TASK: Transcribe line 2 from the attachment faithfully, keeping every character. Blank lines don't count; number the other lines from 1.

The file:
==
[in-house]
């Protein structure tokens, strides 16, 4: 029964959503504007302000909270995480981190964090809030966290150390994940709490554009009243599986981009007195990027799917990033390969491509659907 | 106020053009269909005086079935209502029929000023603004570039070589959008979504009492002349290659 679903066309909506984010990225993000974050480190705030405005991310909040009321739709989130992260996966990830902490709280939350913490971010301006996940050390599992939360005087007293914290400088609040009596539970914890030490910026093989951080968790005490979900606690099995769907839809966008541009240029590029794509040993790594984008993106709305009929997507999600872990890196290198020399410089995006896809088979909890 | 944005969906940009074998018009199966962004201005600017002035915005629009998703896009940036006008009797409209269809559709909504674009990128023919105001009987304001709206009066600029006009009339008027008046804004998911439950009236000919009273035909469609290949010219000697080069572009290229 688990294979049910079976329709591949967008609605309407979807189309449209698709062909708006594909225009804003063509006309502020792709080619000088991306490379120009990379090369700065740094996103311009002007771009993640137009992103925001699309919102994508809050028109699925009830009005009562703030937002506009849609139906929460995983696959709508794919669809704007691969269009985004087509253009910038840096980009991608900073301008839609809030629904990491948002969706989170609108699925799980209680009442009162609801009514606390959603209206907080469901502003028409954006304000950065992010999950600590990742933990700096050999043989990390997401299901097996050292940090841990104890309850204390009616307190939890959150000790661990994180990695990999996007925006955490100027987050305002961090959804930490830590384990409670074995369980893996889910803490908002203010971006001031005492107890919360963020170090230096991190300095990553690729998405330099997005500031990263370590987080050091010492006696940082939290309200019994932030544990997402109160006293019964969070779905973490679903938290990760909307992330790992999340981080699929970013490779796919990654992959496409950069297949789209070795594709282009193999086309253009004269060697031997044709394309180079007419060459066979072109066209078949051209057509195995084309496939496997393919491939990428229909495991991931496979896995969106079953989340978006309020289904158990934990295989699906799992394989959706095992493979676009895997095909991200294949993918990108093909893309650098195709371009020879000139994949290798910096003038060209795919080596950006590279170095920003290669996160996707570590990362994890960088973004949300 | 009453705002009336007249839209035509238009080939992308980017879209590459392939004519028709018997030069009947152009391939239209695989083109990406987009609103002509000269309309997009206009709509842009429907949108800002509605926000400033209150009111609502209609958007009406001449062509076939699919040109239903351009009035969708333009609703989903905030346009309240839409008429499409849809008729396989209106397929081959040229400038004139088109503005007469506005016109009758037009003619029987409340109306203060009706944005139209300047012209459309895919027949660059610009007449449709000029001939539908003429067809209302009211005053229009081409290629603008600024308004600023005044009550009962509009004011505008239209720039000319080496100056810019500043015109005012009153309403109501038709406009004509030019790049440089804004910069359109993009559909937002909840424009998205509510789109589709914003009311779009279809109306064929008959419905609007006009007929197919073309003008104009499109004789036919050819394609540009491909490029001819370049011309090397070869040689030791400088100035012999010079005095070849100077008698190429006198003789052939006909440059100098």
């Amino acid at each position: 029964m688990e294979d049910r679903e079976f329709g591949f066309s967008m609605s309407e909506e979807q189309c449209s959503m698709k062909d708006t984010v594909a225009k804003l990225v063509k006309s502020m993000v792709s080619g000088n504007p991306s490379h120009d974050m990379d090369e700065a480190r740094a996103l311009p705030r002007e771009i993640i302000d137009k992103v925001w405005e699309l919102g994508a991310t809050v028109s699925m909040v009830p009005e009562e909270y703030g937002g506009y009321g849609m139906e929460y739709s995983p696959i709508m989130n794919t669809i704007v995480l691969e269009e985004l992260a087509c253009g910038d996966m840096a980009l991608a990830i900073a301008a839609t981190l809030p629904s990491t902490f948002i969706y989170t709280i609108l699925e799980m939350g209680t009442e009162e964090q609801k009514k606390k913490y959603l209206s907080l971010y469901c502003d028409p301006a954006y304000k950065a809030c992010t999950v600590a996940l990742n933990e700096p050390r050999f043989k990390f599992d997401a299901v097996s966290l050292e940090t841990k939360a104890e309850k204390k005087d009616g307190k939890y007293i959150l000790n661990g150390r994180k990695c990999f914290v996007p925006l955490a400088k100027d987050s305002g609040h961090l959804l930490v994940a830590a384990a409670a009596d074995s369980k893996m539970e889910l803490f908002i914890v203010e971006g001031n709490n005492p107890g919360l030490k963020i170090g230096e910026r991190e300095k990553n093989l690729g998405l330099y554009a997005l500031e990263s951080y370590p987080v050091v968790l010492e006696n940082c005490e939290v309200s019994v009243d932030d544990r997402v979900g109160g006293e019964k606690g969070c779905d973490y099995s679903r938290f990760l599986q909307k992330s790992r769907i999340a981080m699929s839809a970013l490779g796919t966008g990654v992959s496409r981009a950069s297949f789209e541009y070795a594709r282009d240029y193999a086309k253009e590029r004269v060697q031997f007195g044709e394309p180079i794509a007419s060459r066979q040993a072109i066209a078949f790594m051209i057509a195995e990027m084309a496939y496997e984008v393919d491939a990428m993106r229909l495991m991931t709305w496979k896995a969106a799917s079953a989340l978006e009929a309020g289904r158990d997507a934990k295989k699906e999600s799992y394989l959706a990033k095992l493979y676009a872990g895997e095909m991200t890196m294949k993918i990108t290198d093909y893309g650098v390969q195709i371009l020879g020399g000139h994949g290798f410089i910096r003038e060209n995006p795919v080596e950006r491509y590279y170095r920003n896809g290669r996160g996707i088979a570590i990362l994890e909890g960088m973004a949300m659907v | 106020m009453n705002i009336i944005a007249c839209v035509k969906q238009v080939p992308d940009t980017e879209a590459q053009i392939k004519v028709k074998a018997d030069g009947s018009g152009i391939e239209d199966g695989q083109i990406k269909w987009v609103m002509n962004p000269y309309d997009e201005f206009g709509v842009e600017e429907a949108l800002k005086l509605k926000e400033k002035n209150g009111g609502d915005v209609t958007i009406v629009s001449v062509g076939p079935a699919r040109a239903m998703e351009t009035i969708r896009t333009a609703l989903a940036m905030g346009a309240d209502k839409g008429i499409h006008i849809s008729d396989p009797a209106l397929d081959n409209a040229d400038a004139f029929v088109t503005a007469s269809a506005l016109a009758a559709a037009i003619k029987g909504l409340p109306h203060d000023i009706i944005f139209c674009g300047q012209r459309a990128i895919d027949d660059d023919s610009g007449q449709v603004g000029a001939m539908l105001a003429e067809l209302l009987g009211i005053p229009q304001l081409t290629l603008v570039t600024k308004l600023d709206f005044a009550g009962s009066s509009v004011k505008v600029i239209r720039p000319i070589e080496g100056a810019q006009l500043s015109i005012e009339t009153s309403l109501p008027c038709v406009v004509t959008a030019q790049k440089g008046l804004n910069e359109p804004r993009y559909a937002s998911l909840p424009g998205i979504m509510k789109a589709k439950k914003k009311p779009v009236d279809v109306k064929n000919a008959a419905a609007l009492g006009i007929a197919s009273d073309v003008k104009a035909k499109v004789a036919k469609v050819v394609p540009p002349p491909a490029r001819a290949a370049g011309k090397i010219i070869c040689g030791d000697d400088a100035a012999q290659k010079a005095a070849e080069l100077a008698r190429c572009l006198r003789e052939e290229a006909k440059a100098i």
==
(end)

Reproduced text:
């Protein structure tokens, strides 16, 4: 029964959503504007302000909270995480981190964090809030966290150390994940709490554009009243599986981009007195990027799917990033390969491509659907 | 106020053009269909005086079935209502029929000023603004570039070589959008979504009492002349290659 679903066309909506984010990225993000974050480190705030405005991310909040009321739709989130992260996966990830902490709280939350913490971010301006996940050390599992939360005087007293914290400088609040009596539970914890030490910026093989951080968790005490979900606690099995769907839809966008541009240029590029794509040993790594984008993106709305009929997507999600872990890196290198020399410089995006896809088979909890 | 944005969906940009074998018009199966962004201005600017002035915005629009998703896009940036006008009797409209269809559709909504674009990128023919105001009987304001709206009066600029006009009339008027008046804004998911439950009236000919009273035909469609290949010219000697080069572009290229 688990294979049910079976329709591949967008609605309407979807189309449209698709062909708006594909225009804003063509006309502020792709080619000088991306490379120009990379090369700065740094996103311009002007771009993640137009992103925001699309919102994508809050028109699925009830009005009562703030937002506009849609139906929460995983696959709508794919669809704007691969269009985004087509253009910038840096980009991608900073301008839609809030629904990491948002969706989170609108699925799980209680009442009162609801009514606390959603209206907080469901502003028409954006304000950065992010999950600590990742933990700096050999043989990390997401299901097996050292940090841990104890309850204390009616307190939890959150000790661990994180990695990999996007925006955490100027987050305002961090959804930490830590384990409670074995369980893996889910803490908002203010971006001031005492107890919360963020170090230096991190300095990553690729998405330099997005500031990263370590987080050091010492006696940082939290309200019994932030544990997402109160006293019964969070779905973490679903938290990760909307992330790992999340981080699929970013490779796919990654992959496409950069297949789209070795594709282009193999086309253009004269060697031997044709394309180079007419060459066979072109066209078949051209057509195995084309496939496997393919491939990428229909495991991931496979896995969106079953989340978006309020289904158990934990295989699906799992394989959706095992493979676009895997095909991200294949993918990108093909893309650098195709371009020879000139994949290798910096003038060209795919080596950006590279170095920003290669996160996707570590990362994890960088973004949300 | 009453705002009336007249839209035509238009080939992308980017879209590459392939004519028709018997030069009947152009391939239209695989083109990406987009609103002509000269309309997009206009709509842009429907949108800002509605926000400033209150009111609502209609958007009406001449062509076939699919040109239903351009009035969708333009609703989903905030346009309240839409008429499409849809008729396989209106397929081959040229400038004139088109503005007469506005016109009758037009003619029987409340109306203060009706944005139209300047012209459309895919027949660059610009007449449709000029001939539908003429067809209302009211005053229009081409290629603008600024308004600023005044009550009962509009004011505008239209720039000319080496100056810019500043015109005012009153309403109501038709406009004509030019790049440089804004910069359109993009559909937002909840424009998205509510789109589709914003009311779009279809109306064929008959419905609007006009007929197919073309003008104009499109004789036919050819394609540009491909490029001819370049011309090397070869040689030791400088100035012999010079005095070849100077008698190429006198003789052939006909440059100098």